CEYLON ET CIE
Michelle Nussbaumer’s Ceylon et Cie is layered with European antiques, tribal headdresses, Murano glass chandeliers and all of Nussbaumer’s personal collections.
BY MARÉ BRENNAN | PHOTOGRAPHY | BY MARTIN G MEYERS
Wanderlust is defined as the irresistibly strong desire to travel or wander. And wanderlust and the quest for intriguing objects is what drives Michelle Nussbaumer, the dynamic designer behind so many covetable interiors that have been featured in literally every top home and garden magazine and the owner of Dallas Design District’s incredible shopping experience, Ceylon et Cie. Currently the designer is finalizing a coffee table tome of her fabulous residential interiors which is slated for release this fall through Rizzoli. Readers will travel with Michelle throughout the bazaars and markets of Africa, China, India, Morocco, Turkey, Paris, Switzerland, Mexico and more on the hunt for the objects that bring each project to life.
Nussbaumer, a native Texan with a flair for designing spaces that set a dramatic tone and a beauty that would make you swear she was a Miss Texas, came by her theatricality honestly. Gavin Smith, one of Nussbaumer’s long time friends, describes her as the perfect combination of Elizabeth Taylor and Zsa Zsa Gabor, glamorous and worldly, beautiful and whip smart. “She may have been from a small town in Texas but she is the most intrepid and savvy traveler I know,” he allows. While studying drama at SMU, as luck would have it, Michelle was required to take a course in set design and a star was born. “I fell in love with it,” says Nussbaumer.
Nature and travel among different cultures are the designer’s biggest inspirations for her design projects as well as her store. “I love finding less obvious color combinations and nature is the best source for that,” explains Nussbaumer, who is known for her signature style that layers unconventional color palettes, exquisite textiles and well-curated antiques and fine art. “I’d be hard pressed to find a color I don’t like, but I think red would have to be my favorite. Any color of red. It’s such a statement color and so passionate,” she adds as she fills an antique cache pot with vermillion-hued tulips and cantaloupe-colored English roses. “Color takes courage and faith to use. It can be daunting. I find in the South, people are more attracted to color. We love flowers, don’t we?” Nussbaumer adds, “I love a touch of black in every room. It’s like eyeliner and adds sophistication.”
In the early 1980s, a newly-married Nussbaumer and her Swiss-born, film producer husband Bernard, moved to Rome. “I was decorating our home there, and everything was so reasonable. Well, I overbought,” she sighs and smiles, “and soon I started selling to my friends.” From Italy, the Nussbaumers relocated to Los Angeles then back to Dallas where they have spent the last 24 years with their four children and a menagerie of rescued animals. All the while the designer amassed a list of impressive commissions and cemented her place among the top designers in the world, continually featured in Architectural Digest, Veranda and Elle Décor, among others. In addition to her interiors, Nussbaumer is responsible for a lust-worthy collection of jewelry, including earrings, necklaces and bangle bracelets of hand-cast bronze dipped in 24 carat gold and studded with precious and semi-precious stones. The complete line, which also includes boxes and vessels, is available through Nussbaumer’s store.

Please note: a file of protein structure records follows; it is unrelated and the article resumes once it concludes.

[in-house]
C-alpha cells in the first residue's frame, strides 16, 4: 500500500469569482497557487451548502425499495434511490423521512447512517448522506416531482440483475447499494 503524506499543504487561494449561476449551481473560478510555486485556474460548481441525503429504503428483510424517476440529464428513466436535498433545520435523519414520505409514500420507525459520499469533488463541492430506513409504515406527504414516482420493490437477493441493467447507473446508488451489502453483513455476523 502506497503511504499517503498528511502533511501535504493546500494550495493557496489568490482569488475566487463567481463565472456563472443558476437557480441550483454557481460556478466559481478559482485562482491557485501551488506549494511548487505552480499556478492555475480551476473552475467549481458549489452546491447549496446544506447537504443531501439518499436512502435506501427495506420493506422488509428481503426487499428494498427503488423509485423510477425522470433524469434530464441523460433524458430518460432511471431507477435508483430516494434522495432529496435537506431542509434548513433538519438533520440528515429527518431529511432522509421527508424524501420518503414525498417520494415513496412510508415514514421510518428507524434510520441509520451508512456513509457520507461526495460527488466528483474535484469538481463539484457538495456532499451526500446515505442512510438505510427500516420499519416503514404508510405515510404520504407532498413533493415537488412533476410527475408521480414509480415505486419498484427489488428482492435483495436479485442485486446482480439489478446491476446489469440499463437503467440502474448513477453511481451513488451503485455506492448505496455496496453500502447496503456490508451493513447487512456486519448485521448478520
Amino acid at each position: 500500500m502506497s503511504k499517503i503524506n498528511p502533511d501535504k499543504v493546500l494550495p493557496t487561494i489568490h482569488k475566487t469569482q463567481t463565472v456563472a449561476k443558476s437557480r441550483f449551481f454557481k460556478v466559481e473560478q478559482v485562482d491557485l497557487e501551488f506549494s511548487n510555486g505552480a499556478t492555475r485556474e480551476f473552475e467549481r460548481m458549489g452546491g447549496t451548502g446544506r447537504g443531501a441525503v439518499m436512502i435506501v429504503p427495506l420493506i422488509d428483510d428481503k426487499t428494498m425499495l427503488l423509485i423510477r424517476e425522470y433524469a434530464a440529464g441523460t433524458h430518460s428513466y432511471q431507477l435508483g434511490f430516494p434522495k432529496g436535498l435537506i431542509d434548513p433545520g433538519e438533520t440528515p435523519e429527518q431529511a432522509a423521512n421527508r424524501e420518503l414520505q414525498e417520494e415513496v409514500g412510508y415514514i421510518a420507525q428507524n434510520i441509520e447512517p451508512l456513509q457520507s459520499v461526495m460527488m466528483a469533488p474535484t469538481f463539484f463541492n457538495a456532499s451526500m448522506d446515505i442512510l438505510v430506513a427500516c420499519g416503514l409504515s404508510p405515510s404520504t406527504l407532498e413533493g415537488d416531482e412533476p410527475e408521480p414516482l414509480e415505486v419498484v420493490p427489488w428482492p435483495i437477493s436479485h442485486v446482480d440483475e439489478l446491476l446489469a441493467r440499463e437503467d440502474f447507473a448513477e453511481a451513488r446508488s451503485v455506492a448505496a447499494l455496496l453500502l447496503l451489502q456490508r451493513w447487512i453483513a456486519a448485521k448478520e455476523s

When the resourceful Nussbaumer couldn’t find the fabrics or furnishings she needed for a job, she was able to produce her own line of textiles of her own design, inspired by exotic locales in brilliant colorways and a 32-piece line of furniture, including “the perfect side table and headboard” to suit her clients’ interiors. Her US-produced fabrics and custom furnishings are also available through Ceylon et Cie. Even Nussbaumer’s flare-side Ford work truck gets the Ceylon et Cie treatment with a vinyl wrap of her signature Red Ikat fabric on the outside and custom kilim upholstered seats.
For those in the know, Nussbaumer was one of the first designers to embrace One Kings Lane, an Internet design resource known for its top designer curated Tastemaker Tag Sales, and helped them launch the site in Dallas. It’s just one way the designer says of “tracking down items for your home” as One Kings Lane and 1st Dibs are great resources. Her own website, ceylonetcie.com, is scheduled to be shoppable online by August.
Ceylon et Cie is a dreamy amalgam of the what makes Nussbaumer tick. At least one of her beloved Great Danes is with her at the store at all times. Not unlike a Tony Duquette interior, the store is layered with European antiques, tribal headdresses, Murano glass chandeliers and all of Nussbaumer’s personal collections of home furnishings, textiles, jewelry and home decor. Nussbaumer, inspired by her home in San Miguel de Allende, has recently released a blue and white china in her design, which she calls “Mexican Delft,” which is available at the store. Beautifully crafted vignettes of bold, colorfilled layers feature Nussbaumer’s prowess as the ultimate curator on display. “I love the hunt for these objects and to see them have a new life is thrilling,” she says.
To visit Ceylon et Cie is like condensing a trip around the world into a two hour treasure hunt. Allow yourself plenty of time to savor what’s in store and enjoy.
Ceylon et Cie is located at 1319 Dragon Street in the Dallas Design District and is open Monday-Friday from 9 to 5. Closed Saturday andSunday. www.ceylonetcie Michelle Nussbaumer’s upcoming book, Wanderlust, is scheduled for release in September 2016 from Rizzoli.